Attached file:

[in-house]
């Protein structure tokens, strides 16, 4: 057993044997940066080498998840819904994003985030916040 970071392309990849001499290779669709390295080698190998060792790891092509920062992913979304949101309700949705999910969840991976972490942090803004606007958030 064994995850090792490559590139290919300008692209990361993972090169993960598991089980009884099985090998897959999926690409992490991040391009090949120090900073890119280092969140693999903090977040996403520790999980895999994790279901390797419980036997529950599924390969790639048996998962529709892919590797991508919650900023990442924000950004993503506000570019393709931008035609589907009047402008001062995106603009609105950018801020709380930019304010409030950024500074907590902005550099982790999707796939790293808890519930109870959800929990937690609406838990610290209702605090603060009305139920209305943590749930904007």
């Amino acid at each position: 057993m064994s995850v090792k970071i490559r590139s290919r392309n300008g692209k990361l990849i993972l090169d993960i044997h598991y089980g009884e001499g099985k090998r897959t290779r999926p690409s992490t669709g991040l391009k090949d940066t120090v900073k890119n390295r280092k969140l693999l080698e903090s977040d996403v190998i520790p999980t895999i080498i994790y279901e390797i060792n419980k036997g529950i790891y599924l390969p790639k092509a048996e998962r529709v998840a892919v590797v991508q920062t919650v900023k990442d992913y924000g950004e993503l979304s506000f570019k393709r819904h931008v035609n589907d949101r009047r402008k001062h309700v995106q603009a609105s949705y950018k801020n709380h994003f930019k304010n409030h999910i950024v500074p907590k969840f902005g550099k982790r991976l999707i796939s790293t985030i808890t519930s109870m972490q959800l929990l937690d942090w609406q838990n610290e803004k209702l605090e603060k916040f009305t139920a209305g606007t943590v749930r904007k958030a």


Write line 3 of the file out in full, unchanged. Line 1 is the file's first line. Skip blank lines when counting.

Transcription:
């Amino acid at each position: 057993m064994s995850v090792k970071i490559r590139s290919r392309n300008g692209k990361l990849i993972l090169d993960i044997h598991y089980g009884e001499g099985k090998r897959t290779r999926p690409s992490t669709g991040l391009k090949d940066t120090v900073k890119n390295r280092k969140l693999l080698e903090s977040d996403v190998i520790p999980t895999i080498i994790y279901e390797i060792n419980k036997g529950i790891y599924l390969p790639k092509a048996e998962r529709v998840a892919v590797v991508q920062t919650v900023k990442d992913y924000g950004e993503l979304s506000f570019k393709r819904h931008v035609n589907d949101r009047r402008k001062h309700v995106q603009a609105s949705y950018k801020n709380h994003f930019k304010n409030h999910i950024v500074p907590k969840f902005g550099k982790r991976l999707i796939s790293t985030i808890t519930s109870m972490q959800l929990l937690d942090w609406q838990n610290e803004k209702l605090e603060k916040f009305t139920a209305g606007t943590v749930r904007k958030a």